Press Release

Open Markets Defends Private Antitrust Enforcement in Medical Monopolization Case; Applauds DOJ for Siding with Plaintiffs

Washington, D.C. — Open Markets has filed an amicus brief in support of the plaintiffs appeal in a case against syringe-manufacturing giant Becton, Dickinson & Co. (Becton). The plaintiffs, who are healthcare providers, allege Becton has raised the price and lowered the supply of conventional syringes, safety syringes, and safety IV catheters.

The issue before the court is the scope of the “Illinois Brick rule,” which holds that only customers who purchase products directly from an antitrust violator can recover overcharges due to illegal conduct by the corporation. In this case, the parties that dealt directly with Becton — distributors and Group Purchasing Organizations (GPOs) — are themselves accused of conspiring in Becton’s campaign to exclude rivals. In other words, the direct purchasers are antitrust violators in their own right.

Nonetheless, the district court held that health care providers ripped off by this multi-level conspiracy enjoy no practical recourse under American law. In ruling that the plaintiffs do not have the right to recover overcharges, Open Markets argued, the district court is essentially protecting these monopolists “from public accountability.”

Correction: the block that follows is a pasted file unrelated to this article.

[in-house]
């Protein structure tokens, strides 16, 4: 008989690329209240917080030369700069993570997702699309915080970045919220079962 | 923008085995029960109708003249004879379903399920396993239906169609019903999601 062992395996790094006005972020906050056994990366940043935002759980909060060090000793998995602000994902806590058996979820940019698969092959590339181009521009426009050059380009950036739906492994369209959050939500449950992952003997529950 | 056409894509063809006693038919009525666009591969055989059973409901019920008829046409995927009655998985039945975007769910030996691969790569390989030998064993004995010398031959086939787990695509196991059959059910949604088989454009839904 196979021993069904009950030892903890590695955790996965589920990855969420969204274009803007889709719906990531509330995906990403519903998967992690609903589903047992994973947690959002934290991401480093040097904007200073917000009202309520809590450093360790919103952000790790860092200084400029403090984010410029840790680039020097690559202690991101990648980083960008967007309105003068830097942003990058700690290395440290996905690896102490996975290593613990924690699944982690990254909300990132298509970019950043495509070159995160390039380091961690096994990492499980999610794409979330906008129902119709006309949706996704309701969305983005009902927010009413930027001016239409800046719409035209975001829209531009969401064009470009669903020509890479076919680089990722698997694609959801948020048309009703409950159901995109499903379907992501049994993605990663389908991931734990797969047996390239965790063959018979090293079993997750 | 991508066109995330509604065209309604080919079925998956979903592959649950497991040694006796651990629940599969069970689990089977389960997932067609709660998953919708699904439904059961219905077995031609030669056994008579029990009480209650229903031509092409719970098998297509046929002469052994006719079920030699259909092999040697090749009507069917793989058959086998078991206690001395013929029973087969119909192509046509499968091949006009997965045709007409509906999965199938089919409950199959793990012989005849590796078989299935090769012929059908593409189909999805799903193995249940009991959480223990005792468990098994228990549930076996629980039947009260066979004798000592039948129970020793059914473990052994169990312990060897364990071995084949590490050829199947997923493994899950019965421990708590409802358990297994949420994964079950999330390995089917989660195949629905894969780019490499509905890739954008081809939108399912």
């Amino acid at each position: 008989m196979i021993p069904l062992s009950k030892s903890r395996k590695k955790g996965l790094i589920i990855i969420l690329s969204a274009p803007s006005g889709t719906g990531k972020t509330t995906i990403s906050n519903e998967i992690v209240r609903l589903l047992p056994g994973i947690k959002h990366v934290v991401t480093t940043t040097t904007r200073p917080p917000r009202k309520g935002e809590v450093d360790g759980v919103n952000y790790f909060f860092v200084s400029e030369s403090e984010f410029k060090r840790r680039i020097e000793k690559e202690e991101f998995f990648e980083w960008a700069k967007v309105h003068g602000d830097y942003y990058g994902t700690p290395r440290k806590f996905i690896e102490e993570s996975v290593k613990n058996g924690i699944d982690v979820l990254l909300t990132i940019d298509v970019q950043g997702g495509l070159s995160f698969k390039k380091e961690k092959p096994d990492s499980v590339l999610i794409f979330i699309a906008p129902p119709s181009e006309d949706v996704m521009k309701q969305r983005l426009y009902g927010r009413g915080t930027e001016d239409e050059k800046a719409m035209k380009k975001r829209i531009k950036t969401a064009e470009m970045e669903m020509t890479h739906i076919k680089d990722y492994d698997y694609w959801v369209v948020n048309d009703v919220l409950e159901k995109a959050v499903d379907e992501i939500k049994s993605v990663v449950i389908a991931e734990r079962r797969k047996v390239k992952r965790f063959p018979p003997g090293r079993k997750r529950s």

The U.S. Department of Justice yesterday filed a brief in the same case, also taking the side of the plaintiffs, hence of the public. This marked a surprising turnaround from recent practice, in which the DOJ has generally used its briefs to promote the interests of powerful corporations. Open Markets legal director Sandeep Vaheesan and Open Markets reporter-researcher Matthew Buck detailed this behavior last month in a New York Times op-ed.

Open Markets applauds DOJ Antitrust head Makan Delrahim for taking this stand on behalf of the public. “This is really a turnaround from ‘business as usual’ at the DOJ,” said Vaheesan. “We hope it marks the first of many efforts to target America’s grave and growing monopoly problem.”